Does this matter to anyone but me? No.
Does anybody reading this care about my Elkhorn Loop PR? No.
Will this matter in my build-up to Western States next year? Of course not.
But, on this day, did this make me a better man? Absolutely!

Today's run was indicative and emblematic of what I love about running. No matter who you are, no matter how fast or slow you are, no matter how much you care and no matter who is looking, running, the sheer act of getting out there, makes us better. Running makes us better at who we are and running makes us better at who we want to be. In fact, for those of us who truly embrace it, running is who we are. And that, for me, is enough to get me out there again tomorrow.

Wednesday, September 22, 2010

Grand Teton 100 Race Report

I have been meaning to write this report for several weeks but life has gotten in the way. In addition to that, something about the way this race transpired has made it more difficult to put in to words. That, coupled with the fact that I have just been getting through the day-to-day, means that this is a 17-day old race report.

But, for what it’s worth, here goes:

My family and I traveled to the Tetons for Labor Day. Jay and Lisa hosted us in grand style and the race promised to be a good one. Indeed, with 17 entrants it was not exactly the place to be seen and it wasn’t likely to be a barn burner but I knew it would be fun. After the first 25 miles I knew it would be fun, and stressful.

You see, Duncan Callahan was running.

Yes, that Duncan Callahan.

Two-time Leadville Champ Duncan Callahan.

Trains with Tim Parr Duncan Callahan.

Nordic Skiing, cardio monster Duncan Callahan.

27 year-old Duncan Callahan.

It was a “Scalp Fest”

After enjoying a relaxing first 25 miles Duncan and I fell into a stride for stride rhythm on the second ascent up Fred’s Mountain (2500 feet in 2.3 miles) and we began to chat. Life, spouses, races, Tony’s lack of sunscreen, etc…no topic was off limits. It was the best 2 miles of the day. Of course, on the way back down we got down to business and leaving the 30-mile aid station Duncan made his move.

By mile 35 he had a 3-minute lead and by mile 38 it was 6 minutes. He was clearly testing me, poking me with a man-beyond-his-years kind of pluckiness. Hell, he’d won Leadville 2 weeks before, what did he have to prove? I took solace in that thinking he’d come back. But, he poked on. And, I got nervous. Not scared, just nervous. The good kind.

By mile 40 his lead was 8 minutes and I couldn’t let him go. Cruising through Rick’s Basin I kept him in range and my boys told me that by Mile 50 the gap was back to 4 minutes. Comfortable. Patient. Relaxed. I began the third ascent of Fred’s. This was really a race.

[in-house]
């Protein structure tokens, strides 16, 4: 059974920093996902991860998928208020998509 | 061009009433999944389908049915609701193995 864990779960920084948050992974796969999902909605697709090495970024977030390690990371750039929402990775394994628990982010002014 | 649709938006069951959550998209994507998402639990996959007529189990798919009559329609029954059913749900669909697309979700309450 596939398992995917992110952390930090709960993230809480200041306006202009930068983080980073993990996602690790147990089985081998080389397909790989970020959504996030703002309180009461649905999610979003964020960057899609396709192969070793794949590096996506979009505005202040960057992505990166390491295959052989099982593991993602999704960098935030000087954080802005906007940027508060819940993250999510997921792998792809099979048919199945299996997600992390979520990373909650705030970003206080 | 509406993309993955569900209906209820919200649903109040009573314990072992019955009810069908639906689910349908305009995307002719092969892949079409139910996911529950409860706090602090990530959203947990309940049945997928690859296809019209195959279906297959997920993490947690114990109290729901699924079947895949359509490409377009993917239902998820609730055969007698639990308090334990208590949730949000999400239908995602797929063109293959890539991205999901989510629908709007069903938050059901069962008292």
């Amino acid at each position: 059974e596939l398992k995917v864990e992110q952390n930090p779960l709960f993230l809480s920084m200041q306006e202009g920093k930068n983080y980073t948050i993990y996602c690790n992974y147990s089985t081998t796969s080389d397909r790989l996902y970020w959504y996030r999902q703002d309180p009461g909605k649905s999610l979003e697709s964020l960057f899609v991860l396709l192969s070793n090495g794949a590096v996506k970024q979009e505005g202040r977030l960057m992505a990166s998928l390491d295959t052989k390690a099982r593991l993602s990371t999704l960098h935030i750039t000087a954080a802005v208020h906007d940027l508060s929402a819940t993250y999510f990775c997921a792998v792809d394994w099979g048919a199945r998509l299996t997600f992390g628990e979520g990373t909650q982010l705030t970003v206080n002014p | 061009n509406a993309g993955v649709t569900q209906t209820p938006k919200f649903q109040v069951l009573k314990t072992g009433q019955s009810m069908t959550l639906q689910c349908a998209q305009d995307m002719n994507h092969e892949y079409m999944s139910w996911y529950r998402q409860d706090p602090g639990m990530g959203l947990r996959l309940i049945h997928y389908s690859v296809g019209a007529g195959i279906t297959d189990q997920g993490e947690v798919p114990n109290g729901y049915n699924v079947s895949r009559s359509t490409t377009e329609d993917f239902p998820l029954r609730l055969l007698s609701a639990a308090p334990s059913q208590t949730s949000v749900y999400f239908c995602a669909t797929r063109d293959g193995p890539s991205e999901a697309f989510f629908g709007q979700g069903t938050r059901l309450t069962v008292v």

Within 10 minutes I saw Duncan a switchback or so ahead. He was leaning slightly to the side and laboring. Not badly, but just enough to keep me motivated. I crested the hill one switchback behind Mr. LT and knew that the game was on…By the time Mile 70 rolled around I smelled blood in the water. I am still not sure what brought him back to me but the puddle of puke by the side of the trail around Mile 72 may have had something to do with it.

By the time we rolled into Mile 75 we were, once again, together. Stride for stride. 3rd place was 2 hours behind and the Course Record was in reach.

I grabbed my bottle, gutted down some soup and got out of there for the final ascent of Fred’s, hoping to finish that whole deal before sunset. Duncan took a seat on a chair and relaxed. I knew then, I had to go. My kids said, “Run the whole climb!”

By the summit I had a 5-minute lead and by Mile 80 it was up to 12 minutes. In the end it was 30 minutes but that does not provide an accurate indication of what Duncan and I did that day.

Yes, it was a small 100 miler.

Yes, by mile 30 it was a 2-man race.

Yes, we were not going to run 15:06, 15:42, 18:35, or 23:23 (epic times run by Geoff, Matt, Geoff, and Kyle) and yes, this race was about fun not glory.

But, we were going to kick the crap out of each other and get Ty’s record.

And, we did both!

I know Duncan has many more battles to fight and wars to win than I do. But I also emerged from this experience knowing that a 42 year-old guy can go to toe-to-toe with a 28 year-old guy and level the playing field a bit.

Also, I learned that, at the end of the day, finding the flow that is so much a part of this 100 mile game can go a long way toward making what we do meaningful, purposeful, and successful. Alone and together, that is what makes our sport transcendent. And, it’ll keep me coming back.

Sunday, August 29, 2010

Late Summer

What a week it's been in the world of ultrarunning! UTMB canceled, big surprises at Leadville, and Jorge wins AC again. Wow, what could possibly be next?

Well, for me, after meandering around for much of the last six weeks, I have decided to return to the Grand Teton 100 after a couple years away. While this race is certainly not one of the "majors" it has a certain appeal to me that is tough to resist:

It's a multiple loop course that is quite family friendly (kids can basically lounge in the pool all day and jump out every couple hours to give me stuff)

It's in one of the most beautiful places in the country (the Tetons! C'mon, enough said)

It's organized by two of the most devoted and loving people in the sport (truly, they do not come any better than Jay Batchen and Lisa Smith-Batchen)

It's the last year of the GT100 (Ty Draney's Course Record at least deserves a bit of a challenge:).

So, we'll be heading out there on Friday and we'll see how the chips fall. Duncan Callahan will be there as well so I am sure it will be fun. I'll post a report when all is said and done.